Updated: May 25
A hash is a mathematical function that converts an input of arbitrary length into an encrypted output of a fixed length. Thus regardless of the original amount of data or file size involved, its unique hash will always be the same size. Moreover, hashes cannot be used to "reverse-engineer" the input from the hashed output, since hash functions are "one-way" (like a meat grinder; you can't put the ground beef back into a steak). Still, if you use such a function on the same data, its hash will be identical, so you can validate that the data is the same (i.e., unaltered) if you already know its hash.
A hash is a function that meets the encrypted demands needed to solve for a blockchain computation.
Hashes are of a fixed length since it makes it nearly impossible to guess the length of the hash if someone was trying to crack the blockchain.
The same data will always produce the same hashed value.
A hash, like a nonce or a solution, is the backbone of the blockchain network.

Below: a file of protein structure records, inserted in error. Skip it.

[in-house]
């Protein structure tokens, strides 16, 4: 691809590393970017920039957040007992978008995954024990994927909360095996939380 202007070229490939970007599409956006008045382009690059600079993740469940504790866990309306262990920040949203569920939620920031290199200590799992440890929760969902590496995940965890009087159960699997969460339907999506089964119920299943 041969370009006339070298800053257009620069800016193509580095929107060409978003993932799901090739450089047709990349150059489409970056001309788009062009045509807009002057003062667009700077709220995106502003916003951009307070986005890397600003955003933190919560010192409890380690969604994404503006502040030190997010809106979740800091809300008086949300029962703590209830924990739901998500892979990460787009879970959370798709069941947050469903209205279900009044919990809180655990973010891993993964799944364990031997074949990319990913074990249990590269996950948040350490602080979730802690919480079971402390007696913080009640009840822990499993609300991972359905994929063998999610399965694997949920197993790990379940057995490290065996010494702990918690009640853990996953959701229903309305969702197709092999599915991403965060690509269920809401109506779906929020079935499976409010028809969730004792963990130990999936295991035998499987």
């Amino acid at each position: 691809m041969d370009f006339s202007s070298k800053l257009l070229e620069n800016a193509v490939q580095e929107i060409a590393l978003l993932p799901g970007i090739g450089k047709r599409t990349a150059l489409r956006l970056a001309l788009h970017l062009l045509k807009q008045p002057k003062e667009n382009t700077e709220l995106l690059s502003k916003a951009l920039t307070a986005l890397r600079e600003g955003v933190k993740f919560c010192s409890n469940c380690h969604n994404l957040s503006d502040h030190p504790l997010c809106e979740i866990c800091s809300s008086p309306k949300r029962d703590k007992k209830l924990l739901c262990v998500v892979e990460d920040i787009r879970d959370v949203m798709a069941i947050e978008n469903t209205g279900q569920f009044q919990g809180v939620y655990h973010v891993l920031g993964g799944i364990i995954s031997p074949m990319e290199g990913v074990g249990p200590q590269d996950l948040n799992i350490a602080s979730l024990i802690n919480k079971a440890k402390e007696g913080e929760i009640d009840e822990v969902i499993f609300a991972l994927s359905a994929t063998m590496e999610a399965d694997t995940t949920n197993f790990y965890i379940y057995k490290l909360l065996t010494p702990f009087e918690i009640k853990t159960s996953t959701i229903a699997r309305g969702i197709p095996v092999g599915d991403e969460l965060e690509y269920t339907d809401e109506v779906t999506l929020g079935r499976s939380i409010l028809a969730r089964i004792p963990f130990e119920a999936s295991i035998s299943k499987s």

A hash is developed based on the information present in the block header.
How a Hash Works
Typical hash functions take inputs of variable lengths to return outputs of a fixed length. A cryptographic hash function combines the message-passing capabilities of hash functions with security properties.
Hash functions are commonly used data structures in computing systems for tasks, such as checking the integrity of messages and authenticating information. While they are considered cryptographically "weak" because they can be solved in polynomial time, they are not easily decipherable.
Cryptographic hash functions add security features to typical hash functions, making it more difficult to detect the contents of a message or information about recipients and senders.